Every hotel offers this gastronomic adventure and you might like to head for the Royal Lahaina Resort where you will also see how Polynesian culture has made its mark on Maui. This is the oldest running Polynesian Luau on the island and is called the Myths of Maui. In addition to food and dance, they have cleverly woven in the legends that once permeated the south Pacific.
The food is to die for. There will be pig roasted in an underground oven, fresh salmon, locally grown salads, and a wide medley of tropical cocktails.
The Kahekili Beach Park is a campsite that is ideally placed to reach the luau, and as it is only nine minutes' walk from the resort, you could park the van and enjoy the evening on foot.
Kaanapali Beach is just a few minutes from the beach park where you spent the night. It is a snorkeler’s paradise. You will easily be able to lose the morning sunbathing on the white sand and diving amongst the colorful array of tropical fish and turtles. Every evening there is a performer who lights the torches along the cliffs and then plunges into the water far below.
When the urge for a bite grabs you, you can take a gentle cruise to the Gazebo Restaurant situated at Napili Shores which is just over six miles away. The best time to arrive is just after midday as people will have been queuing since eight in the morning to eat breakfast or buy takeaways here. By noon things have calmed somewhat and you should be able to grab a table overlooking the bay.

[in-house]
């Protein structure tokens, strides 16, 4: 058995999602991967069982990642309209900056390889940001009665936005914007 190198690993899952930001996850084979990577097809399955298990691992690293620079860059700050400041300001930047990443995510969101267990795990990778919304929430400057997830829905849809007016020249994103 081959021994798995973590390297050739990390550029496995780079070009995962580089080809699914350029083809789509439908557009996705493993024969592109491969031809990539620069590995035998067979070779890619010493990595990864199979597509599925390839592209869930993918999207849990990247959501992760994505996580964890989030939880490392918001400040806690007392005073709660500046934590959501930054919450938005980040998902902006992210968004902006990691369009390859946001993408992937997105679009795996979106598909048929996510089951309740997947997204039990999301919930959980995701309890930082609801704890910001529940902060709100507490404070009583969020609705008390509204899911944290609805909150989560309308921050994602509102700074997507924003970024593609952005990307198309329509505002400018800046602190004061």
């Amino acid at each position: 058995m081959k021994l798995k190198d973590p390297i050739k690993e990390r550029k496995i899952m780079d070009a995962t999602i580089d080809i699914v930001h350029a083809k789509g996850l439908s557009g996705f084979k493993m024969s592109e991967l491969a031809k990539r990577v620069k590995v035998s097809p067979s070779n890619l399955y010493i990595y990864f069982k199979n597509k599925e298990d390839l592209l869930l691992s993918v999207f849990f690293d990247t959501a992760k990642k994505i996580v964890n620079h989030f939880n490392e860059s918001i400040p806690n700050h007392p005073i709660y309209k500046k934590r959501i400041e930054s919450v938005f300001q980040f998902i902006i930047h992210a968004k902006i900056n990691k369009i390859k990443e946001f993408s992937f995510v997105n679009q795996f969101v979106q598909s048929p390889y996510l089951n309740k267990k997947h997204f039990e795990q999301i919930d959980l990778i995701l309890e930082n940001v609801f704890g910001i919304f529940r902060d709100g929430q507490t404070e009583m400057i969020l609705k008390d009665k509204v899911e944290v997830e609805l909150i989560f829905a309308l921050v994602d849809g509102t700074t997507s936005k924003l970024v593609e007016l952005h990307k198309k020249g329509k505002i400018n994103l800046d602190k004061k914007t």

Specialties include the all-day fried rice breakfast, macadamia pancakes and mountains of fresh fruit. Half portions are normally more than enough for most people.
From Napili to Acid Wall Zone Trail is a drive of just over twenty minutes. This 1.9-mile hike winds along a path at the base of a cliff. The cliff face has been pocked marked and scarred by thousands of years of sea spray and wind pounding into it.
The trail passes through areas rich in wild flora and it is a good place to spot some of the indigenous birds that inhabit the island. As you get closer to the sea you will cross rugged larva fields until you find yourself at Nakalele Point which is on the eastern edge of the island.
The main thing that attracts people to this remote point is the Nakaele Blowhole, which can spout water many feet into the air. The waves are sucked into a cave beneath your feet and you will be able to feel the amazing power of the compressed water as it rushes toward the blowhole. There it explodes into the air with amazing force and has been known to shoot water 100 foot up when the waves are at their most fierce.
From the Acid Wall Cliffs, the drive to Maui West Forest Reserve is just a few minutes. Once there you will enter the lush forest, dotted with waterfalls and traced with hiking trails. Lao Valley is a must-see with its famous needle, rock formations, and hidden pools. This valley was once reserved for Hawaiian royalty and for anyone else to even enter was a capital offense. The summit of the ancient Pu'u Kukui volcanic mountain soars to an impressive 5788 feet. Its name translates to candle nut hill.